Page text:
Brandon Belt is set for a breakout year in 2014. The San Francisco Giants first baseman posted incredible numbers in the second half of 2013, batting .326 after the All-Star break after hitting .260 before. His OPS went from .784 to .915, a 131-point increase. But if you followed the Giants in 2013, you already knew that.
So what made the difference? Why did Belt start smashing line drives left and right in the second half of the season? Most of that can be attributed to an all-out change in his hitting style.
Stuck in a 1-for-19 slump in late July, Belt took some wise advice from hitting coach Hensley Meulens. According to Alex Pavlovic of the San Jose Mercury News, Meulens suggested than Belt look to Phillies slugger Domonic Brown for help.
Brown, like Belt, struggled upon arriving at the majors, despite being touted as a prospect with high potential. Then, in 2013, Brown broke out with 27 home runs. The explanation? An altered grip on the bat.
"Domonic said it only took him a couple of days to change his grip," Belt said, per Pavlovic’s story. "I thought, if it only took him a couple of days, maybe I can do it in a couple of days, too.”
The rest is history, as Belt increased his batting average by 66 points in the second half while finishing with career-highs in every major category.
"I was stubborn in the sense that I had had success a certain way before, and I was assuming I could get back to being successful that way," Belt said, again per Pavlovic. "It just took a little convincing to change, I guess.”
The real question is whether Belt can continue from where he left off when 2014 rolls around. The answer is most likely yes, which can be proven by looking at some of his more advanced numbers.
One of Belt’s most significant improvements in 2013’s second half came in his dramatic fly-ball percentage decrease. In the first half, Belt had an astounding 43.9 percent fly-ball rate, which would have ranked second in the National League had he maintained it for the entire season.
Fortunately, Belt decreased his fly-ball rate to 38.2 percent in the second half. While that number is still much too high, it is a step in the right direction. Decreasing his fly-ball rate even further is key, as AT&T Park’s cavernous dimensions are extremely unkind to fly ball-prone hitters, particularly lefties.
Belt had another important improvement in a batted-ball statistic in 2013’s second half: his line-drive rate. Belt had a mediocre line-drive rate of 21.5 percent in the first half; that total skyrocketed to 27.7 percent in the second half, which would have tied him for first in the National League if he’d done it over the entire course of 2013.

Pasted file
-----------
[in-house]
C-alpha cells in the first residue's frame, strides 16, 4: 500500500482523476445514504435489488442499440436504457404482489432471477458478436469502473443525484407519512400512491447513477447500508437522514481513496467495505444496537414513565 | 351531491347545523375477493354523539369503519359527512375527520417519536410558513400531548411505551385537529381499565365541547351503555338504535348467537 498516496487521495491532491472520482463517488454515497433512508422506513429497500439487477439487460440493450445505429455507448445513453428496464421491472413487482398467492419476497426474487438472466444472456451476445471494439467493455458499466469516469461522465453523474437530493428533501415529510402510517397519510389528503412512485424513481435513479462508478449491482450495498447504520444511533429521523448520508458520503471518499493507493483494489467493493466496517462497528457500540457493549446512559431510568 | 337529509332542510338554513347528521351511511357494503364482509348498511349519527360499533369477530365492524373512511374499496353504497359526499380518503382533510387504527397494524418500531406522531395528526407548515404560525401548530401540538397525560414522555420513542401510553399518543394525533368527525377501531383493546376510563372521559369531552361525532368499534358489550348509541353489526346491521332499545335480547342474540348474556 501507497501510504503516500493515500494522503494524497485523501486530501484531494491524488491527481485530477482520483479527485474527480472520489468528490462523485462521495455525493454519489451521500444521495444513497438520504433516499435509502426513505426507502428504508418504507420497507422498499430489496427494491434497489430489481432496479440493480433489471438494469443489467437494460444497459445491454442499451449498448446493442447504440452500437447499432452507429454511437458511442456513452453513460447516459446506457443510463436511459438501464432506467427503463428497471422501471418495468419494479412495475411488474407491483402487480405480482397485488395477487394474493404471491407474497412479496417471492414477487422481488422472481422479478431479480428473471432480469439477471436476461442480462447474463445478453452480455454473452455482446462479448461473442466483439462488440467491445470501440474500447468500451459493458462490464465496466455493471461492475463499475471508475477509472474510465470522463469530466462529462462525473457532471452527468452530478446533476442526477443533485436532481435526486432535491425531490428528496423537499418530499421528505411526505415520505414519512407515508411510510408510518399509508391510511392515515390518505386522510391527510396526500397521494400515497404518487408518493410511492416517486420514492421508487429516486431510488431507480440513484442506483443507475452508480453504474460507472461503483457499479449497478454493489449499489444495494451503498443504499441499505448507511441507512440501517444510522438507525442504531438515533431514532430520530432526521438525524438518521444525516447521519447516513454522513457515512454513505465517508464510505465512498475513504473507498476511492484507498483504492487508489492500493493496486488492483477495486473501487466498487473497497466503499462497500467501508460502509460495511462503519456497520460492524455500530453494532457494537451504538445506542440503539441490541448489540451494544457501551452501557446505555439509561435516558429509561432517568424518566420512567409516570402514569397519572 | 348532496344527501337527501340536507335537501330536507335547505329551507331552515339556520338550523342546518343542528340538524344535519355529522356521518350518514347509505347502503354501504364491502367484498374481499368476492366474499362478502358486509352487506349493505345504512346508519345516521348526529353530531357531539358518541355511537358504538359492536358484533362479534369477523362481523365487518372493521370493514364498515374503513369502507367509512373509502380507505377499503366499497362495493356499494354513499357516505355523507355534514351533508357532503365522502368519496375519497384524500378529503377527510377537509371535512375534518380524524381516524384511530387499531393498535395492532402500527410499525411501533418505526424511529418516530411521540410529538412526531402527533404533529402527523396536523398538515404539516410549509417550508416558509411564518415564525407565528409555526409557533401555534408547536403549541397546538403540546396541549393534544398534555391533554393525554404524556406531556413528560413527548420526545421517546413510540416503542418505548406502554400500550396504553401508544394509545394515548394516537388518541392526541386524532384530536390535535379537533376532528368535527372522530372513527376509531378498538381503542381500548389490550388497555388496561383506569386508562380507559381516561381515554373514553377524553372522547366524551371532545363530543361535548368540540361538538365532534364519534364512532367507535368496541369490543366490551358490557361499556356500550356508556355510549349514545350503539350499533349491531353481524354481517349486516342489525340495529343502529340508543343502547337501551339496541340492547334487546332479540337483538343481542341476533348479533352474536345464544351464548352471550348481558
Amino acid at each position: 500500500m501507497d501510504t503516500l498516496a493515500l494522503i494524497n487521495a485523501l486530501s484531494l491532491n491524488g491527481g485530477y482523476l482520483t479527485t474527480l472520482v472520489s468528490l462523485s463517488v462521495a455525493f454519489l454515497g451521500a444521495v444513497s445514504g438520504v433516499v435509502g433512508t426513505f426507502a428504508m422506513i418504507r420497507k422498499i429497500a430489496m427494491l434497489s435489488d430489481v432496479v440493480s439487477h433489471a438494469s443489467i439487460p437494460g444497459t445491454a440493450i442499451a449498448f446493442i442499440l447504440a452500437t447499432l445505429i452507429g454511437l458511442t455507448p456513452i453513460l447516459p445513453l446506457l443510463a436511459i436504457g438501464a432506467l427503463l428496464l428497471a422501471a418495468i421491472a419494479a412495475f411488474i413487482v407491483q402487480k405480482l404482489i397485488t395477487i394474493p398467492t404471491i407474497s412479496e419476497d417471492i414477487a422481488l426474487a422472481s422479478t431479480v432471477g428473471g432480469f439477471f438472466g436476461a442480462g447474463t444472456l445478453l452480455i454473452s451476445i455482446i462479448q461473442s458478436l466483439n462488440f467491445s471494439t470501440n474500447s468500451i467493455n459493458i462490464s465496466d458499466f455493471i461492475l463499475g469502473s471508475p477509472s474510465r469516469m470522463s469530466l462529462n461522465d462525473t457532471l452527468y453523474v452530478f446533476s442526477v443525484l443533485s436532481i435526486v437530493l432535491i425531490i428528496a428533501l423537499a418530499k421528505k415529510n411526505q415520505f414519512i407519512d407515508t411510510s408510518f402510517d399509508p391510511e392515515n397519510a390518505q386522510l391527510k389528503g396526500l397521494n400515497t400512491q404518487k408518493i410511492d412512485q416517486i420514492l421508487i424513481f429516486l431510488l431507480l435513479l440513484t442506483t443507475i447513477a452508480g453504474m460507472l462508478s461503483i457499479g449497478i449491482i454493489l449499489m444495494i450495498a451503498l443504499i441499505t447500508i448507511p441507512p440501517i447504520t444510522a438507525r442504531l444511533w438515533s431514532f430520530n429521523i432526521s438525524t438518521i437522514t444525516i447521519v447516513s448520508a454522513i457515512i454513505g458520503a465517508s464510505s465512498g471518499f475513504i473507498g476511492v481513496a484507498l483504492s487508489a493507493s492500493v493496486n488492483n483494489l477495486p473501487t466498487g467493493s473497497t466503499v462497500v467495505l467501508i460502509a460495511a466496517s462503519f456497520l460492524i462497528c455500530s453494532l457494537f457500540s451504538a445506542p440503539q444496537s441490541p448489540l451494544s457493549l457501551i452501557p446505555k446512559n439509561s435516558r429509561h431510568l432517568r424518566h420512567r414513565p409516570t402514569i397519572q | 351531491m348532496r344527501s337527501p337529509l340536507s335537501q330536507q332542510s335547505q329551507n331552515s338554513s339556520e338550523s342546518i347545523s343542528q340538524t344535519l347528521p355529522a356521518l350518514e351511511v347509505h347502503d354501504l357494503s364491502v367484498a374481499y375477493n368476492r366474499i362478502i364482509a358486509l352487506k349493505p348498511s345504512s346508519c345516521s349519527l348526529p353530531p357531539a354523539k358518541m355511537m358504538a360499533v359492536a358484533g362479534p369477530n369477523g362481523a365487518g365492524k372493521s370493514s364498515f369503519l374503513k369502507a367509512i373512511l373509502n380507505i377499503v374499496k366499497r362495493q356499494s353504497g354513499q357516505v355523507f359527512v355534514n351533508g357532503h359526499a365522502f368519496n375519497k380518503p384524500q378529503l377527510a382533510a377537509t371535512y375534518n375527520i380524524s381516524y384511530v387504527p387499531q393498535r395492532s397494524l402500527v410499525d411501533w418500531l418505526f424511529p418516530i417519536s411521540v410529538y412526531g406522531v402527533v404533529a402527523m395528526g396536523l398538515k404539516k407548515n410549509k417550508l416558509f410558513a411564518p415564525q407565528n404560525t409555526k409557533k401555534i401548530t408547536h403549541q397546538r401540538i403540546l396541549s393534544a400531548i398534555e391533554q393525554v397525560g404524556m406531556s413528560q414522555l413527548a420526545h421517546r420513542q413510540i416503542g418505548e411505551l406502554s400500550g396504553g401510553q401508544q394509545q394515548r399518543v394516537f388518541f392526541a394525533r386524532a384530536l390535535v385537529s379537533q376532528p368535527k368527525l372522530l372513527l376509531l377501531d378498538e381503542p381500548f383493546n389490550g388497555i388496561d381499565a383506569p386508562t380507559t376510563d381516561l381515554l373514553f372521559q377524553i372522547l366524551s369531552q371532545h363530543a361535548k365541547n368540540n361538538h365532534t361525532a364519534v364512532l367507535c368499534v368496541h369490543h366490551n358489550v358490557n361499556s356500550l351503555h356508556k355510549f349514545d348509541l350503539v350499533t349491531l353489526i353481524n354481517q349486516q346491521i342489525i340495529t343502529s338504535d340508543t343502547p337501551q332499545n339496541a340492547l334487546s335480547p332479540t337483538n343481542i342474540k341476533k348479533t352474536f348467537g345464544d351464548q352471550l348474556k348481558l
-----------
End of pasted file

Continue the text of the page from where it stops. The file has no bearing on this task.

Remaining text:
The decreased fly-ball rate and increased line-drive rate both led to a much higher batting average on balls in play (BABIP) in the second half. Belt increased that total by 73 points, from .319 to .392. That is an astoundingly high total, as only Chris Johnson of the Atlanta Braves had a higher BABIP during the entire 2013 season (.394).
Belt also decreased his strikeout percentage from 23.5 percent to 19.8 percent in the second half, a decrease of 3.7 percent. That might not seem like much, but it would translate to 22 fewer strikeouts in a 600-at-bat season. That could, in turn, lead to several more hits throughout the course of the season.
Despite his numerous improvements, Belt must get better against left-handed pitching. He batted just .261 against them in 2013, and his OPS was 112 points lower against lefties than it was against righties.
The Giants, for whom runs will likely be in short supply in 2014, need Belt to step up at the plate. He will likely be their No. 3 hitter, at least on Opening Day. In order for the big bats behind him (Buster Posey, Hunter Pence) to have a chance to drive in runs, Belt will need to repeat his 2013 performance.
If he can further improve his fly-ball rate and become a productive hitter against left-handed pitching, 2014 will be a very fun season indeed for Brandon Belt.
All statistics courtesy of Fangraphs.